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Do vitreous fibers break in the lung?

Authors
Eastes-W; Baron-PA; Baier-RE; Guldberg-M; Potter-R
Source
Inhal Toxicol 2007 Jan; 19(4):311-315
NIOSHTIC No.
20031782
Abstract
In order to determine whether breakage of long vitreous fibers in the lung could be responsible for removing significant numbers of these fibers, an intratracheal instillation study was done with a preparation consisting of mostly long fibers of two different types. Following instillation of both fibers, laboratory rats were sacrificed at 6 times up to 14 days. The NK (conventional borosilicate glass) fiber preparation had about 20% short fibers (length <= 15 mu m) initially, and fibers recovered from the lungs remained at that proportion for the entire 14 days. But the HT (a new rock or stone wool) fiber preparation, which had about 5% short fibers initially, jumped to about 50% short fibers at 2 days and remained at that proportion for the rest of the study. The appearance of many short HT fibers where there were few initially is conclusive evidence that these long fibers break, and it explains their rapid removal from the lung. Since the HT fibers dissolve rapidly at acid pH, but slowly at the near neutral pH of the extracellular lung fluid, it is likely that acid attack by phagocytic cells is causing the long fibers to dissolve and break. The long NK fibers dissolve rapidly at neutral pH but slowly at acid pH and thus appear to clear by more or less uniform dissolution without apparent breakage. The long fibers of these two kinds are removed rapidly at about the same rate, but by a different mechanism.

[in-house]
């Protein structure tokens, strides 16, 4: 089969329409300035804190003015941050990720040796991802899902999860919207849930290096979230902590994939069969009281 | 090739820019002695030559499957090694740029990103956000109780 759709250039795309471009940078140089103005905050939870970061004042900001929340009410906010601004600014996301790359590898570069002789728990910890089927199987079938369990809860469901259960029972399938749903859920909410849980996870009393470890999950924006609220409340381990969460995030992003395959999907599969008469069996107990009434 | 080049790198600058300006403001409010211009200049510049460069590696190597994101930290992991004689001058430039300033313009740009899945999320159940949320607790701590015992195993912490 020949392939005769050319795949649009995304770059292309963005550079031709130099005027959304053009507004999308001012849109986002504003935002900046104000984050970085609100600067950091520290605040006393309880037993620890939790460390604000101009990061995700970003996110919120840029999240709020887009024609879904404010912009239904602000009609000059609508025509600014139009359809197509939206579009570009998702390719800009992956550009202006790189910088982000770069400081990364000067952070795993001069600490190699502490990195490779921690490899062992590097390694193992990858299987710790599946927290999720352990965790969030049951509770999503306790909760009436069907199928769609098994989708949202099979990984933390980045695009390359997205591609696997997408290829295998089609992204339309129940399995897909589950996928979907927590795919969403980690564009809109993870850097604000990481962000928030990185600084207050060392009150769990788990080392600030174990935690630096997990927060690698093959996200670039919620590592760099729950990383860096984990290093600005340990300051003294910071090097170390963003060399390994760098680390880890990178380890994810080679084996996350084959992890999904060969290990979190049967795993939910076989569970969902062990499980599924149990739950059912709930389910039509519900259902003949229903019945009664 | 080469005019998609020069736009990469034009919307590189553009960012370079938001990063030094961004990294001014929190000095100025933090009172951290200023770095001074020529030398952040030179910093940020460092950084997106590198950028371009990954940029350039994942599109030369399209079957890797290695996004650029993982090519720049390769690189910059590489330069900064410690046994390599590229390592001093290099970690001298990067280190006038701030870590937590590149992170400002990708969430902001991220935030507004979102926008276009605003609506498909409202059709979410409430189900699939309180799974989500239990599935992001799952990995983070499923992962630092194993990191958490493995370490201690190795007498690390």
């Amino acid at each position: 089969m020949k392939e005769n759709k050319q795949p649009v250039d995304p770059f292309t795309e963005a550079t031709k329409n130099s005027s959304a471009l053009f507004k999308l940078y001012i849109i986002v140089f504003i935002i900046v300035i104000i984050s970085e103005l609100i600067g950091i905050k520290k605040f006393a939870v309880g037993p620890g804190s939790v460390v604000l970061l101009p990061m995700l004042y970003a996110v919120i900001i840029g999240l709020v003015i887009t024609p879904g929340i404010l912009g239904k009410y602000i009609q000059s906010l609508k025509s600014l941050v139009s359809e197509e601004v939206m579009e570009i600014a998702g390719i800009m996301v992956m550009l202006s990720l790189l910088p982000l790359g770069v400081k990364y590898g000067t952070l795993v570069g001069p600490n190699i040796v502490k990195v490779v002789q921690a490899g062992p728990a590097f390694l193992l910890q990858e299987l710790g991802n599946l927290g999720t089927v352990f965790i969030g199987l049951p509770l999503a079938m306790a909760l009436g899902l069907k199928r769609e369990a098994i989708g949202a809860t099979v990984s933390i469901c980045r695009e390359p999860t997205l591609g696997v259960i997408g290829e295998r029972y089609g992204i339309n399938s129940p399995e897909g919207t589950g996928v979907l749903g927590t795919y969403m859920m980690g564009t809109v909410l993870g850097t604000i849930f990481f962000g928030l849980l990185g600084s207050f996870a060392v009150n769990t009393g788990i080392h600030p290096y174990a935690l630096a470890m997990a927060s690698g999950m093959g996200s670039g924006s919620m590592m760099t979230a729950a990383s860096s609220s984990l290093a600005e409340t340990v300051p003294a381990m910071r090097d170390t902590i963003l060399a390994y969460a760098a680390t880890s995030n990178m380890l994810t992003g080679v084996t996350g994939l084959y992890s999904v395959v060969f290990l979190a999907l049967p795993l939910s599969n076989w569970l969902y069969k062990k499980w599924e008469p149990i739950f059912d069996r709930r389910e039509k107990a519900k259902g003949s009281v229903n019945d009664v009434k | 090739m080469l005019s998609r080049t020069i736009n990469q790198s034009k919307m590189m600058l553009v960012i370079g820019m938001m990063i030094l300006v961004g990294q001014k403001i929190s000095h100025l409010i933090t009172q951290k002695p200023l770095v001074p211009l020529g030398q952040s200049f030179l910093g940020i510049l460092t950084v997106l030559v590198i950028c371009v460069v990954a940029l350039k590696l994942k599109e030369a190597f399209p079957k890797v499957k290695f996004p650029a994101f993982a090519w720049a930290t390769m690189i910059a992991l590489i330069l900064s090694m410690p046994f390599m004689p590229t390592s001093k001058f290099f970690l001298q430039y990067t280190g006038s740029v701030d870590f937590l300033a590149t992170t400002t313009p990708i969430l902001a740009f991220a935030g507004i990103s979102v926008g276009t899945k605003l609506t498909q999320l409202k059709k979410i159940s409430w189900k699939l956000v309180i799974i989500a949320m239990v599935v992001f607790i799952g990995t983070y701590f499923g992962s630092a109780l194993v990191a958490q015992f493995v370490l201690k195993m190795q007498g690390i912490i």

Keywords
Laboratory-animals; Animal-studies; Biodynamics; Pneumography; Lung-fibrosis; Lung-tissue; Fiber-deposition; Inhalation-studies; Pulmonary-congestion; Pulmonary-disorders; Pulmonary-system-disorders
Contact
W Eastes, 288 Bryn Du Dr, Granville, OH 43023
CODEN
INHTE5
Publication Date
20070101
Document Type
Journal Article
Email Address
eastes@infinet.com
Fiscal Year
2007
NTIS Accession No.
NTIS Price
Issue of Publication
4
ISSN
0895-8378
NIOSH Division
DART
Priority Area
Manufacturing
Source Name
Inhalation Toxicology
State
OH; NY
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